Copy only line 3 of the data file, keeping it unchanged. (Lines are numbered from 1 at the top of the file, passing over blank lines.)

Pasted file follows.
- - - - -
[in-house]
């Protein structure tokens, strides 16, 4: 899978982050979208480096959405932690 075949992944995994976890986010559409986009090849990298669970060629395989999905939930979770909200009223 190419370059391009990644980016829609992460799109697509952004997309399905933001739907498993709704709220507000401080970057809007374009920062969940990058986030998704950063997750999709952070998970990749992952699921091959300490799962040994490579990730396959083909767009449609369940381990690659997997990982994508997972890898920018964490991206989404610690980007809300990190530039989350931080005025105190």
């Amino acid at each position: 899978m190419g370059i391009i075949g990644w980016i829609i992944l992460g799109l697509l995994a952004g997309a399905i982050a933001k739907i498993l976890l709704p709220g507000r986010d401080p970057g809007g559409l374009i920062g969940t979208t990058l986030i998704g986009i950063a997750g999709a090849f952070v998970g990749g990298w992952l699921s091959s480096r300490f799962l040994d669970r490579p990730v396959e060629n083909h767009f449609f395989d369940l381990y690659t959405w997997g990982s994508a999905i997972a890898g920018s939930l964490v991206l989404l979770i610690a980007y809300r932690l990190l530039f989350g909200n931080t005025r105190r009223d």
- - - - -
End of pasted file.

């Amino acid at each position: 899978m190419g370059i391009i075949g990644w980016i829609i992944l992460g799109l697509l995994a952004g997309a399905i982050a933001k739907i498993l976890l709704p709220g507000r986010d401080p970057g809007g559409l374009i920062g969940t979208t990058l986030i998704g986009i950063a997750g999709a090849f952070v998970g990749g990298w992952l699921s091959s480096r300490f799962l040994d669970r490579p990730v396959e060629n083909h767009f449609f395989d369940l381990y690659t959405w997997g990982s994508a999905i997972a890898g920018s939930l964490v991206l989404l979770i610690a980007y809300r932690l990190l530039f989350g909200n931080t005025r105190r009223d």